The second study Provista presented at SABCS looked at the stability of the Videssa assay over time, comparing test results at baseline and at a six-month follow-up visit. Looking at samples from 235 women with BI-RADS scores of 3 or 4, the researchers found that 198, or 84.3 percent, of them received the same Videssa result at both visits.
Contained within this overall result were larger and smaller variations for the different analytes that make up the assay, with some showing 100 percent concordance between the two measurements and some showing considerably lower concordance.
Wolf said she believed the discordance in Videssa results between the two time points was due both to technical and biological variability.
"I personally believe that, six months apart, there are going to be some biologic differences that are expected," she said. "And if, for instance, half of that sixteen percent is from that and the other half is from the preciseness of the test, then if we can improve preciseness of the test we know what is left must be biologic change."
"I think as we do the assay more and, in particular, as there are more women who have more than one [Videssa] test, we'll be able to zero in on what can change over time just from biologic and physiologic changes versus the accuracy of the test," she said.
Wolf added that Provista is working within the Cancer Moonshot program's Blood Profiling Atlas Project to assess sources of preanalytical variation in its assay.
"What [our] lab has done and what we're going to be sharing and working on within the Moonshot program is all the pre-analytics to look at the preciseness and accuracy of the test," she said. "So [issues] like: how long [a sample] has been frozen, the time of day, the day of the week [it was run], the operator performing the assay, [and] the machine that was used."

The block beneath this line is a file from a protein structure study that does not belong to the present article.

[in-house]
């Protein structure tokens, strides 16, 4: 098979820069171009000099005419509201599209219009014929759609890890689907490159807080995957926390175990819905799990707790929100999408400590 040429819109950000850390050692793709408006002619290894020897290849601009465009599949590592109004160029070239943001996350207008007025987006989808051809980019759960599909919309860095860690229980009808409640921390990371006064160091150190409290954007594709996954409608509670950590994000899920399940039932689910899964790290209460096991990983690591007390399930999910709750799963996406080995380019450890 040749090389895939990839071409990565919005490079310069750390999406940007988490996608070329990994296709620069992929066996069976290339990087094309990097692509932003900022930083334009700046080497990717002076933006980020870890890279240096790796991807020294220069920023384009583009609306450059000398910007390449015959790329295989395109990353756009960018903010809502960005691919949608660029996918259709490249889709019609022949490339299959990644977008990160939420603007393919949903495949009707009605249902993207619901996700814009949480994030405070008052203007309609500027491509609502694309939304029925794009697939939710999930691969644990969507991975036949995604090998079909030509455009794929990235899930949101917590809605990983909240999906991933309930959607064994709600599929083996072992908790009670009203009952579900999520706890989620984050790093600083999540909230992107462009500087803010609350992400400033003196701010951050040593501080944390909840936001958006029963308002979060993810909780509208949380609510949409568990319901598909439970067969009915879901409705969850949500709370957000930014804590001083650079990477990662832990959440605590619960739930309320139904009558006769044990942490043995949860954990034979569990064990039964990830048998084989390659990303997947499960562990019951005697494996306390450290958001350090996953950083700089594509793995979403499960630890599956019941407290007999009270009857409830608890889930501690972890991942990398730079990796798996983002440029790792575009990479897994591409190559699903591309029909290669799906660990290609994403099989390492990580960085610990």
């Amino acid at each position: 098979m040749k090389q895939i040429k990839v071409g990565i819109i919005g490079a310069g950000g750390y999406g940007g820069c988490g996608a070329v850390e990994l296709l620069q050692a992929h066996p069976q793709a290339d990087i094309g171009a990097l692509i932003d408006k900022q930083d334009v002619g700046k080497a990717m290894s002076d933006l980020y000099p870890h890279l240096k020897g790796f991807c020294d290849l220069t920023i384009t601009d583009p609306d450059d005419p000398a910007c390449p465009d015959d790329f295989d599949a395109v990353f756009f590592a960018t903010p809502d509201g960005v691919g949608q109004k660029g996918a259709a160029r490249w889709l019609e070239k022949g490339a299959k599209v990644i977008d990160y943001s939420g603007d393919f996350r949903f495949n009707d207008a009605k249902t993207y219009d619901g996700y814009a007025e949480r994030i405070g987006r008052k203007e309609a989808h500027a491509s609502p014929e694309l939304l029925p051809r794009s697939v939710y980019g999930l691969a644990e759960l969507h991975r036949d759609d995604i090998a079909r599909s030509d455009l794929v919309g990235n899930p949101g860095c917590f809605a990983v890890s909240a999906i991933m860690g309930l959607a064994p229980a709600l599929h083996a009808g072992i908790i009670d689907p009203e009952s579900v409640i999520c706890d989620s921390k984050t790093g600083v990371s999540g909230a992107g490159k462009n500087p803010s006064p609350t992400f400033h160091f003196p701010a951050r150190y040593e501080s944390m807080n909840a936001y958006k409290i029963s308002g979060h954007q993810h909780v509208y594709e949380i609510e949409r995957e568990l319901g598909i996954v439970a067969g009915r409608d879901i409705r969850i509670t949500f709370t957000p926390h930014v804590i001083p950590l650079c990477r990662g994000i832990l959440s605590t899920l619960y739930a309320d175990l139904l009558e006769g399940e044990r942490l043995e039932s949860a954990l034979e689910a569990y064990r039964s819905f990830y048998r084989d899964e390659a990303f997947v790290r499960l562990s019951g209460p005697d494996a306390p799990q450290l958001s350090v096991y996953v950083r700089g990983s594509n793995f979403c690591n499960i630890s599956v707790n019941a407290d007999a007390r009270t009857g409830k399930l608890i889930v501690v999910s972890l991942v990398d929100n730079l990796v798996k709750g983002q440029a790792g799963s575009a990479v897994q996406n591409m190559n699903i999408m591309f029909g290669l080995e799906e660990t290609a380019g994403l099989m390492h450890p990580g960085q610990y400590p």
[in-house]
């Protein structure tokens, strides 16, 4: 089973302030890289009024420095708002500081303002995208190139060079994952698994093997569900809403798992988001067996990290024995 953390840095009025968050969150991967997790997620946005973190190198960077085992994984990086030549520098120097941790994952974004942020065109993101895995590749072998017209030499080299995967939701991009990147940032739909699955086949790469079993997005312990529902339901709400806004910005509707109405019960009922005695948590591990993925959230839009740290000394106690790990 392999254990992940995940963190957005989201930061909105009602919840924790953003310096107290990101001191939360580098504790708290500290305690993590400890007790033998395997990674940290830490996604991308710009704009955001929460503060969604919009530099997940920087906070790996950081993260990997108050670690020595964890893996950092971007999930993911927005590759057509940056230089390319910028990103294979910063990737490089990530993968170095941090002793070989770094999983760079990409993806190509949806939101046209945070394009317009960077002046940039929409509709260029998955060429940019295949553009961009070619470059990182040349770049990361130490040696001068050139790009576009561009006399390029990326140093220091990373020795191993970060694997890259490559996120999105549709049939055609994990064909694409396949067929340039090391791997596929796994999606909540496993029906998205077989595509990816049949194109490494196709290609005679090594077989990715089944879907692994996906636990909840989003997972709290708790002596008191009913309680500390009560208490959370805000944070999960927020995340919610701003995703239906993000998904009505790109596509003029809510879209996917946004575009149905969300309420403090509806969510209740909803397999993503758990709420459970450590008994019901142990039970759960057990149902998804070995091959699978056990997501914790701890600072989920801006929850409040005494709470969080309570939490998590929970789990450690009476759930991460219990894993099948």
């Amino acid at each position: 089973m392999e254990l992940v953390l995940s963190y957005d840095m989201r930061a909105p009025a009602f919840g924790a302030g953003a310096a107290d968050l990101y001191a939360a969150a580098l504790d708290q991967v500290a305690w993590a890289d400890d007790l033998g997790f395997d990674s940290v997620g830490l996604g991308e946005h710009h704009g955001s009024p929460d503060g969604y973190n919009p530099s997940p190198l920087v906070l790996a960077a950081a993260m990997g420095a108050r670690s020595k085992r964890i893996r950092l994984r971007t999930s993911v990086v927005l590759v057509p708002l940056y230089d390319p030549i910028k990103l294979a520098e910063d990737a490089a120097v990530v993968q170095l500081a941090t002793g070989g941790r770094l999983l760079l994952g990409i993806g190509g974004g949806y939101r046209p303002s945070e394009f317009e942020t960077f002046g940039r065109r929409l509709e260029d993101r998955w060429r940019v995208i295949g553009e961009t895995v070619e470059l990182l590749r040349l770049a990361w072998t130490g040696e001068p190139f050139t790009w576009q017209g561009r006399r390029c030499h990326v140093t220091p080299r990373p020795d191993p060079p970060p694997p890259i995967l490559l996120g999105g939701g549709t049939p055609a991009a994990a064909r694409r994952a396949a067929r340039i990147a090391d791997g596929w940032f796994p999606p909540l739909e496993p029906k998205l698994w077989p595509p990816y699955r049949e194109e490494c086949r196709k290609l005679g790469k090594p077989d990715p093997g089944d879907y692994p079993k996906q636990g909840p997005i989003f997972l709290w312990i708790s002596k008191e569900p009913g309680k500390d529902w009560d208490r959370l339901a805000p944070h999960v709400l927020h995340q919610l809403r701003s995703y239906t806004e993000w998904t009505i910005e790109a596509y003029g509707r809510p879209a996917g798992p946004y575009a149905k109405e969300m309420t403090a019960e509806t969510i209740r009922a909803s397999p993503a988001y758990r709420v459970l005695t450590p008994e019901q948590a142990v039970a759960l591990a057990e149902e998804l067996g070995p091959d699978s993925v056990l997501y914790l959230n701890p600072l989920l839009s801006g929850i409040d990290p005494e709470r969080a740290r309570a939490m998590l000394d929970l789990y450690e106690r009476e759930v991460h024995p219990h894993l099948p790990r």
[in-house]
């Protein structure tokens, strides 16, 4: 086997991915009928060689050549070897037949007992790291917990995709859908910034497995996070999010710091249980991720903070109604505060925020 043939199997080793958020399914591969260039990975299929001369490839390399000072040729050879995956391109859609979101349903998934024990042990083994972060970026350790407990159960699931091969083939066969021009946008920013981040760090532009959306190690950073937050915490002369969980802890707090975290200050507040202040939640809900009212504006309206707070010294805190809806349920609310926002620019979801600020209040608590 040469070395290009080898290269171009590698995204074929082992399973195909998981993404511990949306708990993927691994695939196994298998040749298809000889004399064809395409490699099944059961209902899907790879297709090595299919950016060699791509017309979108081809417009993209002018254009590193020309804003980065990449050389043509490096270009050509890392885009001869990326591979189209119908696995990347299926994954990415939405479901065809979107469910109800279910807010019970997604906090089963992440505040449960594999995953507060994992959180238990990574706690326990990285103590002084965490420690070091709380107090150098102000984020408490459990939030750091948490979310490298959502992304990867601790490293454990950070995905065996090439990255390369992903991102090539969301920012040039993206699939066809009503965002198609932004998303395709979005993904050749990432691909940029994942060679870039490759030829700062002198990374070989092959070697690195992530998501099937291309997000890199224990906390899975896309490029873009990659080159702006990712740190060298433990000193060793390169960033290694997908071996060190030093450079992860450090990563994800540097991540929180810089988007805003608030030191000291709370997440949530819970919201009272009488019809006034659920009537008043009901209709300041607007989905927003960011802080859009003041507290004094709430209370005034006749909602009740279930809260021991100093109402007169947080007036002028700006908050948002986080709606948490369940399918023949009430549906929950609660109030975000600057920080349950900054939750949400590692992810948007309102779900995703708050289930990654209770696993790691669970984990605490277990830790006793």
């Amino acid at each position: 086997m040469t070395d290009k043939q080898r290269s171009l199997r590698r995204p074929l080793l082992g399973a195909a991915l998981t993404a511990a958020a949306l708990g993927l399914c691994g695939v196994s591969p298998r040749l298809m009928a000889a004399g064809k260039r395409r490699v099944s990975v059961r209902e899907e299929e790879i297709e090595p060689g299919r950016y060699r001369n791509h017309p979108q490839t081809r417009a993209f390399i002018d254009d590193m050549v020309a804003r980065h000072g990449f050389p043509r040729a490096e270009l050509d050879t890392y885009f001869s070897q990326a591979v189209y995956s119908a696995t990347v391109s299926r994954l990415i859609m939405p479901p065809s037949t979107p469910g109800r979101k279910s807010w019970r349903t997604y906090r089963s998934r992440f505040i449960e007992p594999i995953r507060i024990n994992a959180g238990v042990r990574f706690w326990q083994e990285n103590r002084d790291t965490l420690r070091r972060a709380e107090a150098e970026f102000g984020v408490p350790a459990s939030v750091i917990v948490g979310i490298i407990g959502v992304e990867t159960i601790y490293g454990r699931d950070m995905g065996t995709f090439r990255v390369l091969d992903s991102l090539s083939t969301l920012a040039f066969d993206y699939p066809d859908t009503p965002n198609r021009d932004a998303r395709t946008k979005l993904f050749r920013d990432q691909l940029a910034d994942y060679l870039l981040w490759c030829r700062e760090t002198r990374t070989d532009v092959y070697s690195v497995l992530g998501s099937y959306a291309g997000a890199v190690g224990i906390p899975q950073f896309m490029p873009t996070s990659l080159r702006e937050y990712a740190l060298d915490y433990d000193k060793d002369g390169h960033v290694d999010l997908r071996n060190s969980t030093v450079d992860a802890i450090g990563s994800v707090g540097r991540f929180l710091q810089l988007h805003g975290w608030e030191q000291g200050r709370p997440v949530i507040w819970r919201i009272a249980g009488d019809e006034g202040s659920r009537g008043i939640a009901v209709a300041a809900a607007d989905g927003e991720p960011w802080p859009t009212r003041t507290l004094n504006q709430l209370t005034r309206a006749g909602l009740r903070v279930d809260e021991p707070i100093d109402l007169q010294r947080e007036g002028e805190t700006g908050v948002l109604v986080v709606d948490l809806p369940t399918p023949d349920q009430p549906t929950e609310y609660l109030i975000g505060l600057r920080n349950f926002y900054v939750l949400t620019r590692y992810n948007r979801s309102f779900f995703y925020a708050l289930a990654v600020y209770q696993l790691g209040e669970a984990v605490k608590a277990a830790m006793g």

The Blood Profiling Atlas Project brings together collaborators from industry, government, and academia to share and make freely available raw data from various molecular testing assays along with relevant clinical information like patient diagnoses and outcomes and sample preparation and handling protocols. Participants include AstraZeneca, Eli Lilly and Company, Epic Sciences, Memorial Sloan Kettering Cancer Center, Foundation Medicine, Genentech, Guardant Health, Novartis, Personal Genome Diagnostics, Pfizer, Thermo Fisher Scientific, the University of Michigan, and the University of Southern California.
"The purpose of the initiative is to have companies that are working on [molecular diagnostics] pool their knowledge together … so we're not replicating the same thing over and over again without sharing that information," Wolf said, noting that Provista was one of the few proteomics-focused firms involved.
The company also continues to lay the groundwork for clinical utility and health economic studies on the Videssa test, she said, noting that it recently met with around 40 breast surgeons from around the country to get input on how best to build a patient registry for conducting such research.
"What we would hope to do is involve those physicians as well as some others that we've worked with in the past to do kind of a clinical registry where we assess the clinical utility based on how they actually use it in practice, and then we can also get health economic data by looking at, for instance, did that change their pattern of advanced imaging? Did it change the pattern of biopsy rates?" she said.
Wolf said the company hoped to finalize the protocol for this work in the first quarter of next year.